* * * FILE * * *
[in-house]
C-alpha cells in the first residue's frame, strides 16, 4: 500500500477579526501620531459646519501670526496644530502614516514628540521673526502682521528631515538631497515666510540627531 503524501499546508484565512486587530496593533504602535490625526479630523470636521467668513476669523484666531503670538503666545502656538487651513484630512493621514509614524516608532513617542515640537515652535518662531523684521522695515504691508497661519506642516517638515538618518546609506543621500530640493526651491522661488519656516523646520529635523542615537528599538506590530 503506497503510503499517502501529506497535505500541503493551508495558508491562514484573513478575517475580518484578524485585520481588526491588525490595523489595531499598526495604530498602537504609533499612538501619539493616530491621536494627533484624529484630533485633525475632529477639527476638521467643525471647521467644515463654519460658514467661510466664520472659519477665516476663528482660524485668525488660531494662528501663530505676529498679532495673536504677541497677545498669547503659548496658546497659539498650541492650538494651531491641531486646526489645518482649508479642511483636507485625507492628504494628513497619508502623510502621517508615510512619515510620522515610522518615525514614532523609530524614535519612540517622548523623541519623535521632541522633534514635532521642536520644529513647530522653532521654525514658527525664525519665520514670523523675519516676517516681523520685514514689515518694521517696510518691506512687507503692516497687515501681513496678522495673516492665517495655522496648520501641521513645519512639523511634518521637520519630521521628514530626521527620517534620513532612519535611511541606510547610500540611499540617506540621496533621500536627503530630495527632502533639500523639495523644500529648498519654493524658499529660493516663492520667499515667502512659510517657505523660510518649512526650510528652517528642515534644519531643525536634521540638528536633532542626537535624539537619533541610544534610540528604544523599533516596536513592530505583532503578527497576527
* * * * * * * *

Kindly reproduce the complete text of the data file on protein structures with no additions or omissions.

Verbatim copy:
[in-house]
C-alpha cells in the first residue's frame, strides 16, 4: 500500500477579526501620531459646519501670526496644530502614516514628540521673526502682521528631515538631497515666510540627531 503524501499546508484565512486587530496593533504602535490625526479630523470636521467668513476669523484666531503670538503666545502656538487651513484630512493621514509614524516608532513617542515640537515652535518662531523684521522695515504691508497661519506642516517638515538618518546609506543621500530640493526651491522661488519656516523646520529635523542615537528599538506590530 503506497503510503499517502501529506497535505500541503493551508495558508491562514484573513478575517475580518484578524485585520481588526491588525490595523489595531499598526495604530498602537504609533499612538501619539493616530491621536494627533484624529484630533485633525475632529477639527476638521467643525471647521467644515463654519460658514467661510466664520472659519477665516476663528482660524485668525488660531494662528501663530505676529498679532495673536504677541497677545498669547503659548496658546497659539498650541492650538494651531491641531486646526489645518482649508479642511483636507485625507492628504494628513497619508502623510502621517508615510512619515510620522515610522518615525514614532523609530524614535519612540517622548523623541519623535521632541522633534514635532521642536520644529513647530522653532521654525514658527525664525519665520514670523523675519516676517516681523520685514514689515518694521517696510518691506512687507503692516497687515501681513496678522495673516492665517495655522496648520501641521513645519512639523511634518521637520519630521521628514530626521527620517534620513532612519535611511541606510547610500540611499540617506540621496533621500536627503530630495527632502533639500523639495523644500529648498519654493524658499529660493516663492520667499515667502512659510517657505523660510518649512526650510528652517528642515534644519531643525536634521540638528536633532542626537535624539537619533541610544534610540528604544523599533516596536513592530505583532503578527497576527